As we mentioned in a previous post, 74% of CFOs say they expect to move at least 5% of their previously on-site workforce to permanently remote positions post-COVID-19. And we’re already starting to see those plans being rolled out.
Recently, Zillow approved a remote work policy for the rest of 2020. As GeekWire reports, “The policy reflects rapidly-shifting office culture expectations for tech companies as the COVID-19 pandemic changes how we work and live.”
That’s because due to this work-from-home (WFH) experiment many organisations have had to conduct, many CEOs are starting to see that remote work is feasible and offers perks they previously hadn’t considered. As Zillow CEO Rich Barton expressed, “My personal opinions about WFH have been turned upside down over the past 2 months. I expect this will have a lasting influence on the future of work.”
The company has even rolled out a new virtual onboarding program for employees hired during the COVID-19 crisis. So far more than 100 new hires have completed virtual onboarding and another 200 will do so over the next few months.
Since the program began in early March, Zillow onboarding project manager Sarah McLamb and Zillow human resources operations have gathered mostly positive feedback. They’ve also made some tweaks to the program, implementing monthly “Virtual New Hire Open Houses,” and a new Slack channel that all new hires are invited to join so they can support one another.
Looking to the Future
There’s no sign Zillow will completely cut work from home from their tool belt once this pandemic has passed. “We’ve been forced to make Work From Home work. Which means we know we can make it work in the future,” Barton said. A Zillow spokesperson echoed that sentiment, saying “We’ve learned a lot over the past two months and have watched our teams pull together from their homes to keep the company moving forward. This situation has dramatically changed how we envision our future of work and we expect this experience will influence our decisions going forward.”
Global Workplace Analytics president Kate Lister said the COVID-19 crisis will be a tipping point for WFH programs. In the US, she expects over 75 million employees to be working from home before the crisis is over, and more than 25 per cent of employees to continue working from home multiple days a week once the pandemic has passed—that’s up from less than 4 per cent who did so before the pandemic. That means 25-to-30 million employees in the US alone will regularly work from home within the next two years, up from just 5 million who do so half-time or more now.
Pat Turnbull, President of Workplace IQX, a consultancy focused on helping businesses grow through strategic, organisational and workplace transformation, said that “from the employer side, there is greater recognition of the overall business benefits of having robust work-from-home capability and readiness.” Similarly, Lister noted that “from the employee side, the genie is out of the bottle. Having tasted the experience, most will not want to give it up.”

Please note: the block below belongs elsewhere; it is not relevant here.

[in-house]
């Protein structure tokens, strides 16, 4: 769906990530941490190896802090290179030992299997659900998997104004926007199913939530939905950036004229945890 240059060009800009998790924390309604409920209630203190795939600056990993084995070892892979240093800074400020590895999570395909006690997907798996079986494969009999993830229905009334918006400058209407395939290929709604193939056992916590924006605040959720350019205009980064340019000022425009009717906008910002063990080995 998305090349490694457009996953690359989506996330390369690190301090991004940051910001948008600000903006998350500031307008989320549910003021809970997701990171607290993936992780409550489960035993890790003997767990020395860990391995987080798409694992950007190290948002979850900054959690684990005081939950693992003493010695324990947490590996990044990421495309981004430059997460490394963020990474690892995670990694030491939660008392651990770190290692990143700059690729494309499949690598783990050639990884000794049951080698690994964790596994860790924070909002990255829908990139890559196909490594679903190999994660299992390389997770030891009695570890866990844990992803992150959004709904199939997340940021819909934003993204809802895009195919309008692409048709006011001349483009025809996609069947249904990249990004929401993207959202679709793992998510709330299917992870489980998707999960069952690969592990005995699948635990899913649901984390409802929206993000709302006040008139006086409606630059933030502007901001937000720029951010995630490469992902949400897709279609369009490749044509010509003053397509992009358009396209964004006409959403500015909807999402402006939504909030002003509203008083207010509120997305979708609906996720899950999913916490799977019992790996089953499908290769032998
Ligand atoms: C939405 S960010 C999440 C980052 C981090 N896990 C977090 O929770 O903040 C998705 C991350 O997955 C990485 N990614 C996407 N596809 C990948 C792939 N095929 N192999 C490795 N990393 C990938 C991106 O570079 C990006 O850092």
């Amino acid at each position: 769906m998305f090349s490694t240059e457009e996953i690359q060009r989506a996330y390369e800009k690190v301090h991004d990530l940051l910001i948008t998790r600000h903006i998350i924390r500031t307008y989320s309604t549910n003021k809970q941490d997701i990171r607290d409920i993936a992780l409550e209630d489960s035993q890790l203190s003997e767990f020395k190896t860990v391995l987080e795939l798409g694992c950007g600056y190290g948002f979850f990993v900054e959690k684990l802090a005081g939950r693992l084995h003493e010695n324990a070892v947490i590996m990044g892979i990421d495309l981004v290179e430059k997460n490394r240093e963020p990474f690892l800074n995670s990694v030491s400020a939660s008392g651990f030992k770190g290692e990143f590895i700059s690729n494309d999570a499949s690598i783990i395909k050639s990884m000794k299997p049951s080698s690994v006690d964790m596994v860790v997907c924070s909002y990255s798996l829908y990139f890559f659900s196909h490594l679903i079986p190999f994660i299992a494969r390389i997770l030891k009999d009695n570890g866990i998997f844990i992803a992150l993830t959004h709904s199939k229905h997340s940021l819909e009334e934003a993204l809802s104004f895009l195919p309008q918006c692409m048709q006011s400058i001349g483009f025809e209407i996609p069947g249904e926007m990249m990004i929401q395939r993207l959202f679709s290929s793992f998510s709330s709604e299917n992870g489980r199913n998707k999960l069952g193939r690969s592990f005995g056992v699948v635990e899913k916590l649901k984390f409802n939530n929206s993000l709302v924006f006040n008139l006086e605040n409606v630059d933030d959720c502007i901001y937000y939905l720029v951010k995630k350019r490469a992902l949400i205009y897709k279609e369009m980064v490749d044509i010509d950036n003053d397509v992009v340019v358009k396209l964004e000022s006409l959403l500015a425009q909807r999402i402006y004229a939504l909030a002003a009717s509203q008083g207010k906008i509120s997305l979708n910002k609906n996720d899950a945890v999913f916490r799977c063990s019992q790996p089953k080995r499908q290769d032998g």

Lister believes that other accelerants of the adoption of WFH policies will include:
- Reduced fear and resistance from managers once they’ve had the chance to work from home themselves
- Greater awareness amongst leadership of the WFH potential for reducing real estate and travel costs, particularly given the threat of another recession
- Increased scrutiny around disaster preparedness from investors/shareholders
- Greater societal awareness of the environmental benefits of reduced commuter and business travel on sustainability once they’ve seen the actual impact WFH can have
Making Work from Home, Work
To make WFH a lasting way to work, however, companies must provide adequate technical infrastructure.
For example, working from home with children who are out of school can be a challenging situation. Thankfully, some organisations have already figured out a solution.
When HubSpot set out to create an effective WFH culture before the pandemic even hit, they quickly realised that they needed to offer online educational activities and entertainment for employees’ children via videoconferencing. “We have programming for kids ages zero to four, and four to eight,” remote work and inclusion manager Meaghan Williams told The Boston Globe. “There are singalongs, art classes, tons of different programming,” all taught by a mix of outside contractors and company volunteers.
Other initiatives HubSpot has implemented to help their remote workforce thrive include weekly AMAs (ask me anything sessions) with company executives like the CFO, online yoga and meditation classes, remote 5K challenges, remote office visits, digital interviewing and hiring processes, Zoom onboarding, a Slack “question of the day”, virtual happy hours, online concerts, and more.
Start making ‘work from home’ work for your organisation today by implementing some of these practices, as well as kicking off a remote mentoring program. Your team members will be connected to other interesting and engaging employees, learn from one another, and support each other during and after this trying time.